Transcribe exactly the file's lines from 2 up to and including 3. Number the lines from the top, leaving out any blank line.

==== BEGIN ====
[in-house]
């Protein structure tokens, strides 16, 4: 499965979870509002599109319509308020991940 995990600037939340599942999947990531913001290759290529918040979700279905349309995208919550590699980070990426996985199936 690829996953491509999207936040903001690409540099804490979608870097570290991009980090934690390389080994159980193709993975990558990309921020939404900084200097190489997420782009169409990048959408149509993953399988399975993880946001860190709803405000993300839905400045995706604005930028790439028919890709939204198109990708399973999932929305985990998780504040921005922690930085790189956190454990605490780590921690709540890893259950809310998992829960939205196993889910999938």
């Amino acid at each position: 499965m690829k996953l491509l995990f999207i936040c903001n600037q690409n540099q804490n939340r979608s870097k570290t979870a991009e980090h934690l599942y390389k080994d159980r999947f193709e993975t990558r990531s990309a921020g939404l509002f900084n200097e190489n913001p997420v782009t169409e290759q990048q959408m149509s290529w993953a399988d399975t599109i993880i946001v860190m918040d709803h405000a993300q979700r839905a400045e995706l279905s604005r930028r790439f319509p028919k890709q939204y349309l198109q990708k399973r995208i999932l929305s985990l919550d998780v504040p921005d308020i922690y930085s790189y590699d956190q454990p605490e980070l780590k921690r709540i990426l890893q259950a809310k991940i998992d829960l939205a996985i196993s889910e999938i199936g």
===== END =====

């Protein structure tokens, strides 16, 4: 499965979870509002599109319509308020991940 995990600037939340599942999947990531913001290759290529918040979700279905349309995208919550590699980070990426996985199936 690829996953491509999207936040903001690409540099804490979608870097570290991009980090934690390389080994159980193709993975990558990309921020939404900084200097190489997420782009169409990048959408149509993953399988399975993880946001860190709803405000993300839905400045995706604005930028790439028919890709939204198109990708399973999932929305985990998780504040921005922690930085790189956190454990605490780590921690709540890893259950809310998992829960939205196993889910999938």
């Amino acid at each position: 499965m690829k996953l491509l995990f999207i936040c903001n600037q690409n540099q804490n939340r979608s870097k570290t979870a991009e980090h934690l599942y390389k080994d159980r999947f193709e993975t990558r990531s990309a921020g939404l509002f900084n200097e190489n913001p997420v782009t169409e290759q990048q959408m149509s290529w993953a399988d399975t599109i993880i946001v860190m918040d709803h405000a993300q979700r839905a400045e995706l279905s604005r930028r790439f319509p028919k890709q939204y349309l198109q990708k399973r995208i999932l929305s985990l919550d998780v504040p921005d308020i922690y930085s790189y590699d956190q454990p605490e980070l780590k921690r709540i990426l890893q259950a809310k991940i998992d829960l939205a996985i196993s889910e999938i199936g």